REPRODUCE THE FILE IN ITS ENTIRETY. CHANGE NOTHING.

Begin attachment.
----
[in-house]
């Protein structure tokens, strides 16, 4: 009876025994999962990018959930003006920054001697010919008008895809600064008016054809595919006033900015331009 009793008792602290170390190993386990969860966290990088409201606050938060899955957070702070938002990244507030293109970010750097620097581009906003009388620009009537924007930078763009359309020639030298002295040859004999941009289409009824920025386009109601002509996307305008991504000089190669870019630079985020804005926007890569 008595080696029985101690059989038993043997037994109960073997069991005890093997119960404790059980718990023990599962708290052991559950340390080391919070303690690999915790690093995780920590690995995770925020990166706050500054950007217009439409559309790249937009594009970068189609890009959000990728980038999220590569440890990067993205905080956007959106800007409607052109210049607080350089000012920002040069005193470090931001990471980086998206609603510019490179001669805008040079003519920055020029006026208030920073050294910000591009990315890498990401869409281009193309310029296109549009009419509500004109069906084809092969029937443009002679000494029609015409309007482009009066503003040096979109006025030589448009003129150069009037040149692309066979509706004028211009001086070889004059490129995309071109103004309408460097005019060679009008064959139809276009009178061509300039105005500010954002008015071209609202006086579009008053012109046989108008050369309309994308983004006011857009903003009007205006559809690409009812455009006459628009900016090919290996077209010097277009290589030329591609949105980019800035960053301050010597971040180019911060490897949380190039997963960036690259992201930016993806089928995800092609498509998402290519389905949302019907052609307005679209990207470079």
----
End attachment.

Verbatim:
[in-house]
């Protein structure tokens, strides 16, 4: 009876025994999962990018959930003006920054001697010919008008895809600064008016054809595919006033900015331009 009793008792602290170390190993386990969860966290990088409201606050938060899955957070702070938002990244507030293109970010750097620097581009906003009388620009009537924007930078763009359309020639030298002295040859004999941009289409009824920025386009109601002509996307305008991504000089190669870019630079985020804005926007890569 008595080696029985101690059989038993043997037994109960073997069991005890093997119960404790059980718990023990599962708290052991559950340390080391919070303690690999915790690093995780920590690995995770925020990166706050500054950007217009439409559309790249937009594009970068189609890009959000990728980038999220590569440890990067993205905080956007959106800007409607052109210049607080350089000012920002040069005193470090931001990471980086998206609603510019490179001669805008040079003519920055020029006026208030920073050294910000591009990315890498990401869409281009193309310029296109549009009419509500004109069906084809092969029937443009002679000494029609015409309007482009009066503003040096979109006025030589448009003129150069009037040149692309066979509706004028211009001086070889004059490129995309071109103004309408460097005019060679009008064959139809276009009178061509300039105005500010954002008015071209609202006086579009008053012109046989108008050369309309994308983004006011857009903003009007205006559809690409009812455009006459628009900016090919290996077209010097277009290589030329591609949105980019800035960053301050010597971040180019911060490897949380190039997963960036690259992201930016993806089928995800092609498509998402290519389905949302019907052609307005679209990207470079």